With this part of the analysis completed we were finally able to dig deep into the function of the FALLCHILL Remote Administration Tool, as described in the sections below.

Phoning Home

We first reverse-engineered the logic that the malware uses to connect back to its C2 infrastructure and uncovered the target IP addresses that the RAT uses to receive commands from its botmaster (HIDDEN COBRA).

Figure 7 C2 IP Addresses

As can be seen, besides the main IP addresses (“" and "") the bot also uses the address '', which is a private address found on many networks using NAT (Network Address Translation). The logic surrounding the block of code strongly indicates that this is a test address used by the malware author to test the C2 functionalities that was not removed in the final version.

Figure 8 Bot C2

The address "", in turn, is from Viettel Corporation, which is a major telecom company in Vietnam.

Ghosts (RATs) in the $hell

Once the malware has successfully established a connection to its C2 IP address, it spawns a thread waiting for commands from the botmaster, illustrated in the control flow graph below.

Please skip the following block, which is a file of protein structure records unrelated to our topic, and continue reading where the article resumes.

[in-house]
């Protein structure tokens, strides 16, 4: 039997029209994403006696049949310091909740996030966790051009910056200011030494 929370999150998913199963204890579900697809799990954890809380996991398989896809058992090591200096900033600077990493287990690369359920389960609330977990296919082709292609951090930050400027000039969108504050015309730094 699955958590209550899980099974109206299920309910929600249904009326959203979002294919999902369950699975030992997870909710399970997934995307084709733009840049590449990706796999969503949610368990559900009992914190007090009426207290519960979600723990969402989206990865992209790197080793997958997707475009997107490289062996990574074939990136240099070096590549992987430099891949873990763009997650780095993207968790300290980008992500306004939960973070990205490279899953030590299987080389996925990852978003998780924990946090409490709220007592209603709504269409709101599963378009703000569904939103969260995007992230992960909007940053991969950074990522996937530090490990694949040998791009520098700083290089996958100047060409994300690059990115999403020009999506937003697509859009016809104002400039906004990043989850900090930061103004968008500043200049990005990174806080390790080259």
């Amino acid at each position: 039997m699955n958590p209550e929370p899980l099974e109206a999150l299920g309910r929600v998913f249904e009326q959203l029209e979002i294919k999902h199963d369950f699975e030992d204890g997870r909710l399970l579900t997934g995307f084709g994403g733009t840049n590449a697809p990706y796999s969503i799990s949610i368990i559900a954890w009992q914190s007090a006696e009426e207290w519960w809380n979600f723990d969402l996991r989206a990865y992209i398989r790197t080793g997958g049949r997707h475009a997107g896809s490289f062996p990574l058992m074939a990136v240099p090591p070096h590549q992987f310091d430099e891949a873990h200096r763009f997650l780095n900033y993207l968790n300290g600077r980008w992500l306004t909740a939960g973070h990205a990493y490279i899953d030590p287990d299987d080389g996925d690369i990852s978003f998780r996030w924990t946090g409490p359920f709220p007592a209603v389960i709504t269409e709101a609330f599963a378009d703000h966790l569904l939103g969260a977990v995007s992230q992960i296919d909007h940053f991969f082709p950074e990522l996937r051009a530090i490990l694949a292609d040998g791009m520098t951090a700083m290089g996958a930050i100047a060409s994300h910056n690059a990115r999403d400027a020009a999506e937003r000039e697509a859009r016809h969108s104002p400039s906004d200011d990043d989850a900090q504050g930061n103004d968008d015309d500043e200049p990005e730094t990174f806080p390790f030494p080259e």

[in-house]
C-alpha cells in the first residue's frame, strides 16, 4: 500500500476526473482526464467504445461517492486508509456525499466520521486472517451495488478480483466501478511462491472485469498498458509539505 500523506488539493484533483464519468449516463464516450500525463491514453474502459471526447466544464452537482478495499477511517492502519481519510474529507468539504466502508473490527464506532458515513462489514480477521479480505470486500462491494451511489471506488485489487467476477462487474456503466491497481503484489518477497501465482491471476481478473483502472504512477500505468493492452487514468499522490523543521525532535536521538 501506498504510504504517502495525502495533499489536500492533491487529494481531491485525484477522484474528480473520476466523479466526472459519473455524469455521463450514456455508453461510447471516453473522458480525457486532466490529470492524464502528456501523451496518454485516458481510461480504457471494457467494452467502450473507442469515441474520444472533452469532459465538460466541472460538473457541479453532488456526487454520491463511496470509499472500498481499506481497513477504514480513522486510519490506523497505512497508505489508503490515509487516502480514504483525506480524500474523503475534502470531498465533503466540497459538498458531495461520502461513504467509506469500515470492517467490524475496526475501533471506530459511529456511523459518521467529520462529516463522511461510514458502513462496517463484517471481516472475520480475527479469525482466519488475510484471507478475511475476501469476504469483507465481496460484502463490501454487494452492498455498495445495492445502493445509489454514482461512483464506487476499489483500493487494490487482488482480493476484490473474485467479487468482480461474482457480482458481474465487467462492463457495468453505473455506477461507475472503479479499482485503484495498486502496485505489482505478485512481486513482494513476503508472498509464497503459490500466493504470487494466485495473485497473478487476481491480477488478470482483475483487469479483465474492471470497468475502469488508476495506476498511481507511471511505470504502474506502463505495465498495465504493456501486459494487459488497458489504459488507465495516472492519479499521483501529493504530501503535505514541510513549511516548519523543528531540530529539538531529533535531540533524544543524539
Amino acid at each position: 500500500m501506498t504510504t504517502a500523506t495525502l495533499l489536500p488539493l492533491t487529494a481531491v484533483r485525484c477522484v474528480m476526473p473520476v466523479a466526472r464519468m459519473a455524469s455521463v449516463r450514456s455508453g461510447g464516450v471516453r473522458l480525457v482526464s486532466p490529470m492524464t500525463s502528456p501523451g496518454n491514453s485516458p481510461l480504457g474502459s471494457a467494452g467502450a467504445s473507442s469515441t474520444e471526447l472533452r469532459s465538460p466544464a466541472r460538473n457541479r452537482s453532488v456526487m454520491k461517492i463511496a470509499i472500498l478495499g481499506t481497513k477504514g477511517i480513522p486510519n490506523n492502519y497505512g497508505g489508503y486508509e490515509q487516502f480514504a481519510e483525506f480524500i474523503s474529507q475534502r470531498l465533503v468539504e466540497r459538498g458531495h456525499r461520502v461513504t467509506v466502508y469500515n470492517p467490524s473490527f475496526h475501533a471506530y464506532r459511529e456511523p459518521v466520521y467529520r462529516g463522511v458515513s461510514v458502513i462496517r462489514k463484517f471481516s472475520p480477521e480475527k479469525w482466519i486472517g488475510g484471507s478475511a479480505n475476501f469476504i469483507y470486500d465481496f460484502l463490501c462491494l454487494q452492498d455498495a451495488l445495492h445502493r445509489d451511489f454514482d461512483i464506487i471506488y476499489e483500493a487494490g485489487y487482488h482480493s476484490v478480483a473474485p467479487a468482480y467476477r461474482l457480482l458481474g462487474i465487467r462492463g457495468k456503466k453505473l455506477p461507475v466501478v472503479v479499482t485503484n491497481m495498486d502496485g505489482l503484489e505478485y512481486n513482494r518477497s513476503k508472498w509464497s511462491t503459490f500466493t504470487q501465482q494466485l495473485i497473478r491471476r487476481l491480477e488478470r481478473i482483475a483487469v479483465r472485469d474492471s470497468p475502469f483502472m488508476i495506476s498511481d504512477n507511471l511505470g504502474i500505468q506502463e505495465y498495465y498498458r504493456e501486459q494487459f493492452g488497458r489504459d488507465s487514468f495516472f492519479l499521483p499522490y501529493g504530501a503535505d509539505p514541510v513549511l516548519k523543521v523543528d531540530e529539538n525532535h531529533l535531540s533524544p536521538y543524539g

Figure 9 Control Flow Graph (CFG)

Each box in the CFG above represents a basic block (BB). As can be seen, the control flow of a typical shell is clear. At the beginning, there is the common logic of parsing and decoding the command and its parameters. And then there is an infinite loop with a distinctly huge switch-case to handle each command. And finally, the RAT replies the result back to the RAT manipulator (the common red block at the end).

The CFG corresponds to the function below:

Figure 10 Logic of the Shell (32 bit Variant)

We reverse-engineered the logic of FALLCHILL and found many classical features of a RAT:

  • Iterates files in a folder
  • Retrieves and launches additional payloads from the internet
  • Iterates processes and modules
  • Terminates a process
  • Creates a process
  • Creates a process as another user
  • Writes a file
  • Reads a file
  • Gets and modifies file or directory timestamps
  • Connects to a remote host
  • Moves a file
  • Gets information about installed disks, including the disk type and the amount of free space on the disk
  • Gets the current directory
  • Changes to a different directory